Publisher: Dark Horse Comics
Writer: Eric Powell
Artist: Stephanie Buscema
Release Date: 12th October, 2016
No matter what I read from Eric Powell the man never ceases to surprise me, but this just takes the piss – in the good way. It still blows my mind that he created this series some years ago for the whole family to enjoy, because he’s not the type you’d commonly associate as being family friendly. Bear in mind that this is the same demented genius who brought us the utter madness of The Goon and Big Man Plans, so reading something like Chimichanga: The Sorrow of the World’s Worst Face is a startling reminder that not only is he full of unpredictability, but he’s arguably the finest and most multi-versed talent working in the entire medium. Chimichanga isn’t the best comic in his canon – nor is it even one of the better comics of 2016 – but it’s an excellent, beautiful story nonetheless, and further evidence of Powell’s diverse range as a storyteller.
Even Powell’s most twisted creations have moments which you could call genuinely sweet. But usually those elements tend to take a backseat to pitch black humour, twisted tragedy and over-the-top violence. However, Chimichanga: The Sorrow of the World’s Worst Face showcases the innocent and tender side to Powell that we don’t often see. Granted, it’s still quite bizarre – but you could also give it to your children to read and it wouldn’t leave them scarred for life.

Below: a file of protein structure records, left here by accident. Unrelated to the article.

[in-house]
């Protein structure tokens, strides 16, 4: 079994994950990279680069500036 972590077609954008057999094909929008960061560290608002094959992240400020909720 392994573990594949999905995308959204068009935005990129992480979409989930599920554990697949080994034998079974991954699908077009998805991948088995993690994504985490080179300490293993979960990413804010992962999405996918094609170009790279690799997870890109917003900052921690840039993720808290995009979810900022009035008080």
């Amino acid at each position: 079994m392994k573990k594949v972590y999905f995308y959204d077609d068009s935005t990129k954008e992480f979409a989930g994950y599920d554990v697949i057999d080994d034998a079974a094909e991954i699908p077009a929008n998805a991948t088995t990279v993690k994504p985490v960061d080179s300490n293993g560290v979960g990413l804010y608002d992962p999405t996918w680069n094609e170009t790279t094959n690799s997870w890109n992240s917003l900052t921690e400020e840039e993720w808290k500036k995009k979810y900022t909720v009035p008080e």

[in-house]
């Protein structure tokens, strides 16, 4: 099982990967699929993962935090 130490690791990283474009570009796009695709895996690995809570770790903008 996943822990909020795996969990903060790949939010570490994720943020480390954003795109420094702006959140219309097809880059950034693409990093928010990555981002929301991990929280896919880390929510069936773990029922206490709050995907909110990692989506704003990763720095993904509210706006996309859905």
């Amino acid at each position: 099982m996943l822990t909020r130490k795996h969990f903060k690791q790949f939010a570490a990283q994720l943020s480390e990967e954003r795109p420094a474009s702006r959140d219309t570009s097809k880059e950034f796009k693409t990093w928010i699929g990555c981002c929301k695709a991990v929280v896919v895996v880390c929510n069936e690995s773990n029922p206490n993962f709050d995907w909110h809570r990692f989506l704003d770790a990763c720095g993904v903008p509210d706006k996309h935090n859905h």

The story centres on Lula, a little girl with a beard, and her best friend Chimi, a monster. Together they live in her grandfather’s circus with a host of other folk regular society wouldn’t classify as normal. Despite her big beard, Lula is happy-go-lucky and excited for waffles, and one day after she cleans out the potatoes and elephants from Chimi’s bellybutton she meets an outsider with a black beard who doesn’t have the same positive outlook as Lula.
The story is weird. I mean really weird. And silly – really silly. That being said, it’s the type of light hearted fluff you’d need to have a heart of stone not to enjoy, especially when it’s promoting such a positive message pertaining to the irrelevance of appearances. Lula’s outlook on life is one we could all learn from, especially when we live in a cultural climate where so much emphasis is placed on how we should look. You get a gauge from this issue where the story is headed, but it’s a harmless journey full of positive messages that’s going to be worth embarking on with these characters.
Stephanie Buscema’s art is perfect for a story of this nature. It’s carinvalesque and fairytale in nature, and also incredibly offbeat and full of charm. Seriously, you’d have to be as cold as Skeletor not be smitten by Chimichanga: The Sorrow of the World’s Worst Face. The artwork is adorable, and very distinguishable from other artists at the moment.
Overall, Chimichanga: The Sorrow of the World’s Worst Face is highly recommended and an alternative from all the cool, dark violent comics we all love. It’s innocent entertainment that will at least put a smile on your face if you still see the good in humanity.
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The writer of this piece was: Kieran Fisher
Kieran Tweets from @HairEverywhere_.